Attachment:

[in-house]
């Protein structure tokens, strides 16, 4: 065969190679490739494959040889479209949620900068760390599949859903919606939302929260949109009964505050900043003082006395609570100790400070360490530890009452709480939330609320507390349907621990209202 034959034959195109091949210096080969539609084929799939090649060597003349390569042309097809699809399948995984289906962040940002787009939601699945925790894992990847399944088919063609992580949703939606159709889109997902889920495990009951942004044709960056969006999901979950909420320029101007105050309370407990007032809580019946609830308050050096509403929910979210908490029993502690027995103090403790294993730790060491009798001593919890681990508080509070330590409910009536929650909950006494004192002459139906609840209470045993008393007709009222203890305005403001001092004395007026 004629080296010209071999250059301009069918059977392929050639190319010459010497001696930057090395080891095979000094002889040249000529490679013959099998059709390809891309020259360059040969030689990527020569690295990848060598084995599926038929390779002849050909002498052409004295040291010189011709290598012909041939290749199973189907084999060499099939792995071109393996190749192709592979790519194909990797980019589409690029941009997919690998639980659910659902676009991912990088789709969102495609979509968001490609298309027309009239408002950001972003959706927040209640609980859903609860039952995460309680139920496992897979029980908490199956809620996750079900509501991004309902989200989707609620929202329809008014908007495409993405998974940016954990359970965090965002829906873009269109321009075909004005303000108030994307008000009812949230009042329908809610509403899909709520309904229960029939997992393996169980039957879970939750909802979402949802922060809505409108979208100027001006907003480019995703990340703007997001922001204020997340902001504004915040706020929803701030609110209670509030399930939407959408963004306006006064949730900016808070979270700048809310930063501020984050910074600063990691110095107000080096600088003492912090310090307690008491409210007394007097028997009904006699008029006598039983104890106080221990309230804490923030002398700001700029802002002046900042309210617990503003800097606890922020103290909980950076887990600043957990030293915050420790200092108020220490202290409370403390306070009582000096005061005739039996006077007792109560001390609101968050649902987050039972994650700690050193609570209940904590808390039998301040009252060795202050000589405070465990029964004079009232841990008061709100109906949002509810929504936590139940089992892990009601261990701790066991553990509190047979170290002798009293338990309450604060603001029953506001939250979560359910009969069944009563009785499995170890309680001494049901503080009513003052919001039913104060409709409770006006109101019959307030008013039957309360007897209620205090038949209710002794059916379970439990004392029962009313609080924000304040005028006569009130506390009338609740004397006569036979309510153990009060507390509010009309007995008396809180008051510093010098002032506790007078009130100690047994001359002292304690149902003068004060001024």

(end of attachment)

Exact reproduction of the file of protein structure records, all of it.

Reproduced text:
[in-house]
């Protein structure tokens, strides 16, 4: 065969190679490739494959040889479209949620900068760390599949859903919606939302929260949109009964505050900043003082006395609570100790400070360490530890009452709480939330609320507390349907621990209202 034959034959195109091949210096080969539609084929799939090649060597003349390569042309097809699809399948995984289906962040940002787009939601699945925790894992990847399944088919063609992580949703939606159709889109997902889920495990009951942004044709960056969006999901979950909420320029101007105050309370407990007032809580019946609830308050050096509403929910979210908490029993502690027995103090403790294993730790060491009798001593919890681990508080509070330590409910009536929650909950006494004192002459139906609840209470045993008393007709009222203890305005403001001092004395007026 004629080296010209071999250059301009069918059977392929050639190319010459010497001696930057090395080891095979000094002889040249000529490679013959099998059709390809891309020259360059040969030689990527020569690295990848060598084995599926038929390779002849050909002498052409004295040291010189011709290598012909041939290749199973189907084999060499099939792995071109393996190749192709592979790519194909990797980019589409690029941009997919690998639980659910659902676009991912990088789709969102495609979509968001490609298309027309009239408002950001972003959706927040209640609980859903609860039952995460309680139920496992897979029980908490199956809620996750079900509501991004309902989200989707609620929202329809008014908007495409993405998974940016954990359970965090965002829906873009269109321009075909004005303000108030994307008000009812949230009042329908809610509403899909709520309904229960029939997992393996169980039957879970939750909802979402949802922060809505409108979208100027001006907003480019995703990340703007997001922001204020997340902001504004915040706020929803701030609110209670509030399930939407959408963004306006006064949730900016808070979270700048809310930063501020984050910074600063990691110095107000080096600088003492912090310090307690008491409210007394007097028997009904006699008029006598039983104890106080221990309230804490923030002398700001700029802002002046900042309210617990503003800097606890922020103290909980950076887990600043957990030293915050420790200092108020220490202290409370403390306070009582000096005061005739039996006077007792109560001390609101968050649902987050039972994650700690050193609570209940904590808390039998301040009252060795202050000589405070465990029964004079009232841990008061709100109906949002509810929504936590139940089992892990009601261990701790066991553990509190047979170290002798009293338990309450604060603001029953506001939250979560359910009969069944009563009785499995170890309680001494049901503080009513003052919001039913104060409709409770006006109101019959307030008013039957309360007897209620205090038949209710002794059916379970439990004392029962009313609080924000304040005028006569009130506390009338609740004397006569036979309510153990009060507390509010009309007995008396809180008051510093010098002032506790007078009130100690047994001359002292304690149902003068004060001024």